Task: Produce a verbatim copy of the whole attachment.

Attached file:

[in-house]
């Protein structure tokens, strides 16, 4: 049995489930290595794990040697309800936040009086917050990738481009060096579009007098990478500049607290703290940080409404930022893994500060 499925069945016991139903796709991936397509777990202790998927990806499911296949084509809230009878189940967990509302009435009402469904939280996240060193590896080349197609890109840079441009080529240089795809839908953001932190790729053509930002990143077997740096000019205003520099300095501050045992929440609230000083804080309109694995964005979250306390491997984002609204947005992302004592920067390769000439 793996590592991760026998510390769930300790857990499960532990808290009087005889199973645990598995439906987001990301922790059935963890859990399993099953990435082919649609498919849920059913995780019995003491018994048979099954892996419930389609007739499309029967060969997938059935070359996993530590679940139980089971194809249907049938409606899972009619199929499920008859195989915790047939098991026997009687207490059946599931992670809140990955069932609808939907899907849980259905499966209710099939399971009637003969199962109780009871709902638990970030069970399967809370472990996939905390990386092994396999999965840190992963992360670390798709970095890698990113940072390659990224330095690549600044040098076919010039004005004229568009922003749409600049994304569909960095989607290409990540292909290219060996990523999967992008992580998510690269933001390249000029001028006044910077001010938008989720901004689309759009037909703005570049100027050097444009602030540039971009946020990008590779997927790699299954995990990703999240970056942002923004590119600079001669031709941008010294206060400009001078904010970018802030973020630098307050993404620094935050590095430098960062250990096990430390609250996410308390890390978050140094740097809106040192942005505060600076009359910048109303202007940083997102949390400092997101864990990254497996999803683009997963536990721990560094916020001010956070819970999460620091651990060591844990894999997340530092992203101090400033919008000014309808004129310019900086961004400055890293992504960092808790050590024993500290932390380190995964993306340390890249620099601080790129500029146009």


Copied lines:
[in-house]
């Protein structure tokens, strides 16, 4: 049995489930290595794990040697309800936040009086917050990738481009060096579009007098990478500049607290703290940080409404930022893994500060 499925069945016991139903796709991936397509777990202790998927990806499911296949084509809230009878189940967990509302009435009402469904939280996240060193590896080349197609890109840079441009080529240089795809839908953001932190790729053509930002990143077997740096000019205003520099300095501050045992929440609230000083804080309109694995964005979250306390491997984002609204947005992302004592920067390769000439 793996590592991760026998510390769930300790857990499960532990808290009087005889199973645990598995439906987001990301922790059935963890859990399993099953990435082919649609498919849920059913995780019995003491018994048979099954892996419930389609007739499309029967060969997938059935070359996993530590679940139980089971194809249907049938409606899972009619199929499920008859195989915790047939098991026997009687207490059946599931992670809140990955069932609808939907899907849980259905499966209710099939399971009637003969199962109780009871709902638990970030069970399967809370472990996939905390990386092994396999999965840190992963992360670390798709970095890698990113940072390659990224330095690549600044040098076919010039004005004229568009922003749409600049994304569909960095989607290409990540292909290219060996990523999967992008992580998510690269933001390249000029001028006044910077001010938008989720901004689309759009037909703005570049100027050097444009602030540039971009946020990008590779997927790699299954995990990703999240970056942002923004590119600079001669031709941008010294206060400009001078904010970018802030973020630098307050993404620094935050590095430098960062250990096990430390609250996410308390890390978050140094740097809106040192942005505060600076009359910048109303202007940083997102949390400092997101864990990254497996999803683009997963536990721990560094916020001010956070819970999460620091651990060591844990894999997340530092992203101090400033919008000014309808004129310019900086961004400055890293992504960092808790050590024993500290932390380190995964993306340390890249620099601080790129500029146009």